Woop! Woop! Excitement is high this week.
“Where are you going for Spring Break?” Another Mom asked me. I knew she was going to Florida, taking her kiddos to Disneyworld. And I am sure, knowing this mom, that her vacation was planned to the detail, and the whole week would be thoroughly enjoyed by the polite and happy Someone Else’s Kids.
And I was not jealous. Really. Of course I would love to take kids to Florida for Spring Break, but it would have to be Someone Else’s Kids.
Definitely not mine.
“So what are you doing for Spring Break?” she asked again, jolting me from my reverie.
“I am staying home and breathing!” I smile. This is the truth. And I will enjoy this.
Because staying at home with nine people and pets and friends and drop ins is going to take a lot of calculated deep breathing. I may hide in a closet, too. That will be the only quiet place, I am certain.
On Monday of Spring Break, I bought six pairs of tall rubber boots and six sets of watercolor paints. The kids and their pals are going to have a magnificent week of stomping in puddles and watercolor painting. I am sure it will be a great week. I scrub all floors, and am certain that the white tile will remain clean for many days, with those wonderful boots keeping the mud outside. I am so pleased. I will probably get to think and write and paint, while they are so busy and happy.
On Tuesday of Spring Break, I admired the copious spread of landscape paintings in the quiet of my kitchen. They seem to have gone through half a ream of paper. It was still early when I discovered that the “quiet” kids had created a huge mudslide in the back yard, which they were sailing down, standing up, like barefoot water skiers. There was still no mud in my home, but the backyard looks like Southern Californian mudslides. They are banished from the backyard. After lunch, Little Guy had set up a winter sled in the widest puddle, a small lake, really.
“Watch me, Mom!”
He took a running leap, soared in the air, landed with a thump on the sled. The sled galumphed and sloshed, propelled forward, while Little Guy flopped backward, sitting down right into aforementioned mud lake. While he was inside, getting clean, dry clothes, two little girls came squishing in. It seems the depth of their puddle exceeded the height of their boots, and their little toes were swimming in muddy ice water. And one had fallen in, and scraped her hand on an icy stick. There was blood in the mud.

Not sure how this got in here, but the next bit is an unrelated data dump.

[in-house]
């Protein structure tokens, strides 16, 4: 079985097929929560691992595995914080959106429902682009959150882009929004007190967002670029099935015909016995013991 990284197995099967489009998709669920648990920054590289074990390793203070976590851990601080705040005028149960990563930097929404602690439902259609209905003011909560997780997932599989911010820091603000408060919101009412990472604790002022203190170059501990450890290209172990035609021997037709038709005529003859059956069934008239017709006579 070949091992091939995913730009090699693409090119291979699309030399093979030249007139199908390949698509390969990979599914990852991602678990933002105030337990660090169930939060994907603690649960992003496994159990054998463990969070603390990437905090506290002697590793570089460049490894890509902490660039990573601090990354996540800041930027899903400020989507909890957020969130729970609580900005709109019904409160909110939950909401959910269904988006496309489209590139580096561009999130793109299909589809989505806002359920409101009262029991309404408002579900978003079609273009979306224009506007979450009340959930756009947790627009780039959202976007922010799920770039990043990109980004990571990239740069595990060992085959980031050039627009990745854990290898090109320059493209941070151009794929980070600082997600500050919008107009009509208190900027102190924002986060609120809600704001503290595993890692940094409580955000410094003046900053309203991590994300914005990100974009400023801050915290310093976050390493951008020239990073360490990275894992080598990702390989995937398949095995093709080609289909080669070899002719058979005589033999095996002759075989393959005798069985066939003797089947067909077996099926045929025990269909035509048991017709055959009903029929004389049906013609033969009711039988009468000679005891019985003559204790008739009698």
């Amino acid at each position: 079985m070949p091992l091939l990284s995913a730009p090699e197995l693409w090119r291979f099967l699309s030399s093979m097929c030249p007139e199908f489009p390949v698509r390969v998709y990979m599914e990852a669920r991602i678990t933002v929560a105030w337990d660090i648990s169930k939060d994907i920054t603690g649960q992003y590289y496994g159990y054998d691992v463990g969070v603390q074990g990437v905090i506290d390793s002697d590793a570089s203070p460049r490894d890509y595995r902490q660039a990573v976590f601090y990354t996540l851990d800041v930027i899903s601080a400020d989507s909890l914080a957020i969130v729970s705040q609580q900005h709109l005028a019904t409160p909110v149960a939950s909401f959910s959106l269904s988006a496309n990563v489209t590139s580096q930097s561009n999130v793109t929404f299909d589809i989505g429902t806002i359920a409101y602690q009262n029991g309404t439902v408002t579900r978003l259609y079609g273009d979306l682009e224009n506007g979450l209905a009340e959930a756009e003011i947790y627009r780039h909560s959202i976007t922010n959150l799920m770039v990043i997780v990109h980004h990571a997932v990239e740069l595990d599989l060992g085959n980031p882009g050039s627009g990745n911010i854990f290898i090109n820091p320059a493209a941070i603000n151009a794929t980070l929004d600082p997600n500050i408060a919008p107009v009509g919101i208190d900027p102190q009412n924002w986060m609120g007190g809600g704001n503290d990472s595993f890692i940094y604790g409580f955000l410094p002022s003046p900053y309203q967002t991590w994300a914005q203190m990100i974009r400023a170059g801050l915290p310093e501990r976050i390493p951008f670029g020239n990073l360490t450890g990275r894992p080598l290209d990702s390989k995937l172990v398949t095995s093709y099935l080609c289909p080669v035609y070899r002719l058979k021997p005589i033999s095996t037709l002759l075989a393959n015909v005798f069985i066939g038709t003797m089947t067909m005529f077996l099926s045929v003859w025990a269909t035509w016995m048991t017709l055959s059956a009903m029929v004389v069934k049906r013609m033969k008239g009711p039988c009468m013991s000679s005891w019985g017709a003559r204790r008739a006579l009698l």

My gosh. I have flashbacks back to my first son, who made mud pies in the rain with a cut on his foot. It was a teeny tiny cut, but he chose to make mud pies in a corner where the dog had gone to the, um, baño. Yes, indeed. That ended with a few days’ stay in Children’s Hospital with a staph infection. With visions, no, nightmares of the blue line of infection that ran up that child’s leg, I gasped and hauled today’s kid right into the sink, and slathered her with soapy water. Antibacterial ointment and bandages followed. Before I even wiped up the mud from their socks and feet, Another Boy came slumping in the bathroom, pale faced and ghostly. White lips. Bloody knuckles. His freckles stood out on his nose and cheeks like dark sentinels of approaching doom. What happened?!
“I - I - I slammed my fingers in the dooooooor!” He sat down on the white tile floor in his very muddy jeans and very muddy socks and held up his very muddy and bleeding knuckles. I think he was going into shock.
“Into the sink!” I shouted. “Hey, You in the Sink, move over!” I saw another vision of blue lines of infection slinking up this kid’s veins, and pull out the antibacterial soap and antibacterial ointment and bandages again.
There are now four muddy kids on the white tile. They are adorned with muddy socks, muddy jeans, muddy shirts, muddy lips and muddy hair. Even though some of them are bandaged up, they are all magnificently happy. I am shown the muddy sinkhole of their creation. The five foot wide hole of what they call “Sopa di Baño” that is now in the ground where there used to be grass. They are proud as punch of all the mud pies lined up on the front porch.
I make them change clothes, and start the laundry. And they are all banished to the kitchen table to paint.
By Wednesday of Spring Break, the mud is disappearing, mostly dried up in the yard. But I am noticing a trend in the paintings. One kid has taken blue painter’s tape, and their creations now decorate his bedroom wall.
“Look, Mom! A cyclops! And Medusa! and this guy’s a troll. Every time someone hits him with an axe, smaller trolls break off him and see? They’re everywhere.”
Indeed. Even the Kraken’s tentacles are climbing on his wall, right next to the Hydra with the four heads.
Pinterest would be appalled. I am reminded of the cute boys’ bedrooms posted on Pinterest, a website that brings together decorating ideas and moms with free time. Pinterest shows me bedrooms for boys: happy tree houses painted on walls, red, white and blue ships and boats and plaid and dolphins… On Pinterest, everyone has clean tile floors, and there is no mud.
On Pinterest, there is no Kraken slithering up a child’s wall.
By Wednesday of Spring Break, I told them it was video game day.
I am hiding in the closet.
And I am eating chocolate while sitting on the very clean closet floor. I think that I realize, for the first time, that a mud puddle to a quiet, thoughtful artist mom is a very different thing that a mud puddle to a group of loud, adventuresome, energetic kids.
I also think the closet is really nice this time of year.
Let me know when Spring Break is over.